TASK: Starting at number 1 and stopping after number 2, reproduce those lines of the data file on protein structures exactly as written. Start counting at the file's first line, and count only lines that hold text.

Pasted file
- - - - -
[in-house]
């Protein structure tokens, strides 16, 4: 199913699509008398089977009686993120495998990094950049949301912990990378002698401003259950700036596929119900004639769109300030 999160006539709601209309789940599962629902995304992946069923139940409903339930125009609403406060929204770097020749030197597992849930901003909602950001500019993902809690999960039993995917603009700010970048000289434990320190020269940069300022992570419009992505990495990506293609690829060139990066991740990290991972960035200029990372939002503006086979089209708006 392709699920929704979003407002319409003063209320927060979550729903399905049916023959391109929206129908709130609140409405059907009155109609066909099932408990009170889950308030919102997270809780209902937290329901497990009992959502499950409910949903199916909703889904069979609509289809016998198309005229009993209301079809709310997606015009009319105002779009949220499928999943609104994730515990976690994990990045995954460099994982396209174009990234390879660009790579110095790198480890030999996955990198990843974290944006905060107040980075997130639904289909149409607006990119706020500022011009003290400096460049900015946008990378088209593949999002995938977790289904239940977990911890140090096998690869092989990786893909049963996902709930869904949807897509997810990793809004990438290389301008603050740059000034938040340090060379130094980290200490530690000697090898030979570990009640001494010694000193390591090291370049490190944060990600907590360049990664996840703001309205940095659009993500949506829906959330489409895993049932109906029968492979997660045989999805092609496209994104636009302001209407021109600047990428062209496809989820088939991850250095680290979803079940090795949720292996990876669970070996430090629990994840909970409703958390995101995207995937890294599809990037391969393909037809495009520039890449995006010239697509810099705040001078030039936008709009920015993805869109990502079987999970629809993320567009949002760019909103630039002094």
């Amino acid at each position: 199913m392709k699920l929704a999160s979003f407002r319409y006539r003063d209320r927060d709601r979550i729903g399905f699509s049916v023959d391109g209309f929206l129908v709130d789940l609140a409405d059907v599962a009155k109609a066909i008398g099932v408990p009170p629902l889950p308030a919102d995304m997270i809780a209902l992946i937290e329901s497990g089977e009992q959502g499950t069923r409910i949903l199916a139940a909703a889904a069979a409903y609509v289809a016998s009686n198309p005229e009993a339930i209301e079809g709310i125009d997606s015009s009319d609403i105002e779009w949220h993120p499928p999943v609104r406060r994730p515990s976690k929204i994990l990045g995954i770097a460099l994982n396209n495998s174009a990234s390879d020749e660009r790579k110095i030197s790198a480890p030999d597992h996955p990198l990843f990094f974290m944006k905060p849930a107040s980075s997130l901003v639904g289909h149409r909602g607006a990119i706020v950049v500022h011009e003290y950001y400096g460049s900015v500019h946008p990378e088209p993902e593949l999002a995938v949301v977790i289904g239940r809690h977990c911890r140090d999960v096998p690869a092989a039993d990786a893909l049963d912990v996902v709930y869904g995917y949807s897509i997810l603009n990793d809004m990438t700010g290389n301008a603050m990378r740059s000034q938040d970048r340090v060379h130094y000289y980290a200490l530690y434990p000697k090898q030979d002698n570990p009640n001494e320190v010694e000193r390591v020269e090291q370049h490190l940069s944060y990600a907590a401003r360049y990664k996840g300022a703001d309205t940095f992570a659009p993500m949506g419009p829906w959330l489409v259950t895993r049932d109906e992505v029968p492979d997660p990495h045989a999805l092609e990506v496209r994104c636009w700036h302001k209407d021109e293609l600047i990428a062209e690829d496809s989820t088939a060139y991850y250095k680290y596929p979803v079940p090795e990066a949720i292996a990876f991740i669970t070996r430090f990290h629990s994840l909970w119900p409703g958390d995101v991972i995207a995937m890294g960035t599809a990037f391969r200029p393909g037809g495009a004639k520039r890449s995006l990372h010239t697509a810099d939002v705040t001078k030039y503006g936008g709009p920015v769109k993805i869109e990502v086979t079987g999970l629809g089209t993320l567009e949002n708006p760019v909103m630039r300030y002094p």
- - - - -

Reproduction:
[in-house]
């Protein structure tokens, strides 16, 4: 199913699509008398089977009686993120495998990094950049949301912990990378002698401003259950700036596929119900004639769109300030 999160006539709601209309789940599962629902995304992946069923139940409903339930125009609403406060929204770097020749030197597992849930901003909602950001500019993902809690999960039993995917603009700010970048000289434990320190020269940069300022992570419009992505990495990506293609690829060139990066991740990290991972960035200029990372939002503006086979089209708006 392709699920929704979003407002319409003063209320927060979550729903399905049916023959391109929206129908709130609140409405059907009155109609066909099932408990009170889950308030919102997270809780209902937290329901497990009992959502499950409910949903199916909703889904069979609509289809016998198309005229009993209301079809709310997606015009009319105002779009949220499928999943609104994730515990976690994990990045995954460099994982396209174009990234390879660009790579110095790198480890030999996955990198990843974290944006905060107040980075997130639904289909149409607006990119706020500022011009003290400096460049900015946008990378088209593949999002995938977790289904239940977990911890140090096998690869092989990786893909049963996902709930869904949807897509997810990793809004990438290389301008603050740059000034938040340090060379130094980290200490530690000697090898030979570990009640001494010694000193390591090291370049490190944060990600907590360049990664996840703001309205940095659009993500949506829906959330489409895993049932109906029968492979997660045989999805092609496209994104636009302001209407021109600047990428062209496809989820088939991850250095680290979803079940090795949720292996990876669970070996430090629990994840909970409703958390995101995207995937890294599809990037391969393909037809495009520039890449995006010239697509810099705040001078030039936008709009920015993805869109990502079987999970629809993320567009949002760019909103630039002094």